Why are there differences in belt width?

2” inch width belts are a comfortable fit for smaller drivers and if a FHR (Front Head Restraint) device is used, the straps fit better over the wings, whereas the 3” inch belts are a little bulkier and will overlap the device. It’s best to look at the head and neck restraint device you’re using to see which width belt they will accept, as many will not accommodate a 3” inch belt.

If that’s not a problem then the difference really falls to the size of the driver and whereas 3” inch belts might feel a little less comfortable, for a larger driver, the belt offers more support.

QSP Racing Harnesses width comparison

Is there any difference in cam lock buckles?

When choosing a racing harness, most buckles are cam lock and will either be a turn or a lever adjustment. A turn type cam lock means that the belts are detached by turning a knob, whereas the lever type cam lock uses a lever to detach the harness belts.

Is it possible to adjust strap length instantly?

Every harness features adjusters to ensure a driver is securely strapped into the seat. However, not all harnesses come with the ability to be able to adjust the strap length when in the vehicle itself by the driver.

The QSP 6-point FIA FHR Endurance Harness does have the advantage of being able to change length of the lap-straps when in the driver's seat. The adjusters on this model are placed next to the buckle and it’s especially advantageous for the changing of drivers during an event, without losing too much time in the pitlane.

Adjusters can be especially stubborn and when seated, it's difficult for a driver to achieve the angle to be able to adjust the strap themselves. Too loose or too tight a strap can be uncomfortable and less than ideal from a safety point of view, too. Some harnesses do have a “pull up” system rather than “pull down” lap adjustment and “pull up” makes it easier for the driver to adjust themselves.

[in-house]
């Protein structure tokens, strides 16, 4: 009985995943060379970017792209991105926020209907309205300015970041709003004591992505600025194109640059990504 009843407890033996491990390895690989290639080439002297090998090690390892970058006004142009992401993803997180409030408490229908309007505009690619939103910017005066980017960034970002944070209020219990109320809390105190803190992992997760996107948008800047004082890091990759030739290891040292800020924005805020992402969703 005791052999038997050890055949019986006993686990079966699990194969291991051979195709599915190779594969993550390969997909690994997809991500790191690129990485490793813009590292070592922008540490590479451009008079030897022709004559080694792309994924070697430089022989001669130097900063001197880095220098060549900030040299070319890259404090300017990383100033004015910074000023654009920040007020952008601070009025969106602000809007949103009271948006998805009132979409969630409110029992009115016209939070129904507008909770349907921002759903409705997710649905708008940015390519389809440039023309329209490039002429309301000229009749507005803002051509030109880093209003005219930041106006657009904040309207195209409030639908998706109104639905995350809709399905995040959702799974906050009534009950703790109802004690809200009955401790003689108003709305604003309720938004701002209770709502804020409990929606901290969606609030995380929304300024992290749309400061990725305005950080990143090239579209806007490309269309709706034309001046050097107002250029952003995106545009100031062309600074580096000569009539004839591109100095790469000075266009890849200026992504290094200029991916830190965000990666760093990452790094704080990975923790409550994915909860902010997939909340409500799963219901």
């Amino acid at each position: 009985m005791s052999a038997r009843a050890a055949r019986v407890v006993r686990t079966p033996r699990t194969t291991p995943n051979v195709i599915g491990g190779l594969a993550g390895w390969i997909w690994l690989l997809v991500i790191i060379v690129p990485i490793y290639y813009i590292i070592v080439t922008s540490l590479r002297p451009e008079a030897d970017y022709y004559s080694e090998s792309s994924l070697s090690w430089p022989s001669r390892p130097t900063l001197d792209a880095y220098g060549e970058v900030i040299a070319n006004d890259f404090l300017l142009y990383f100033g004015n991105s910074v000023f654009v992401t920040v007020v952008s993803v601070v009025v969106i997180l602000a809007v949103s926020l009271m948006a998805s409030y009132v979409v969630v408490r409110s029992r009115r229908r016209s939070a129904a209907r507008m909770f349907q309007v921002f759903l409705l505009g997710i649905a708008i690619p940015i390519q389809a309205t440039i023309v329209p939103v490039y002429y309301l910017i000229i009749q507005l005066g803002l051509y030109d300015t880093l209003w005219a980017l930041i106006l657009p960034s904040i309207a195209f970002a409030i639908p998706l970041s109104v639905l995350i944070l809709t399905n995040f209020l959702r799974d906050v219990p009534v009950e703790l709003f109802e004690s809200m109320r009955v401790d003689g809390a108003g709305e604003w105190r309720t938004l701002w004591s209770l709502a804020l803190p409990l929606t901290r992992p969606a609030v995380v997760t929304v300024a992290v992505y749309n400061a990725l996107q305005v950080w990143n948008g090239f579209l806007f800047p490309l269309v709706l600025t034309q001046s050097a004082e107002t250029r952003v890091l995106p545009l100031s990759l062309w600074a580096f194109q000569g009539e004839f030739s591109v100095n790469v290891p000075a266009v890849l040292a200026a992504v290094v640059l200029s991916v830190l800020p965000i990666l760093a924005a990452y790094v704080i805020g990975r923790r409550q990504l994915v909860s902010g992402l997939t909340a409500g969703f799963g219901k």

You might also find that some harnesses have steel or aluminium adjusters. Steel adjusters are heavier, can be stiffer when trying to adjust and can inevitably lead to lost time. Whereas aluminum adjusters are lighter, much easier to loosen and are becoming more common on harnesses. It’s worth checking as some harnesses do come with both steel and aluminum adjusters, and steel is often found on the lap straps where you need them to be easier to release.

What are the different types of harness fitting?

Racing harnesses can be bolt-in, clip-in, wrap-around or a mixture. A bolt-in fitting is a flat plate and a single bolt hole whereas wrap-around doesn’t come with metal fittings on the shoulder straps, so that the harness can be wrapped around the harness bar within a roll cage/frame gusset. A clip-in fitting is similar to that of a carabiner and clips onto an eye bolt fitting instead. Fittings are heavily dependent on the vehicle.

We offer a wide range of FIA-Approved and Non-FIA approved harnesses, but if you’re unsure of which harness you need - based on your requirements - simply get in touch via our online form or call 0333 344 2682 and we’d be more than happy to help you work through the options available.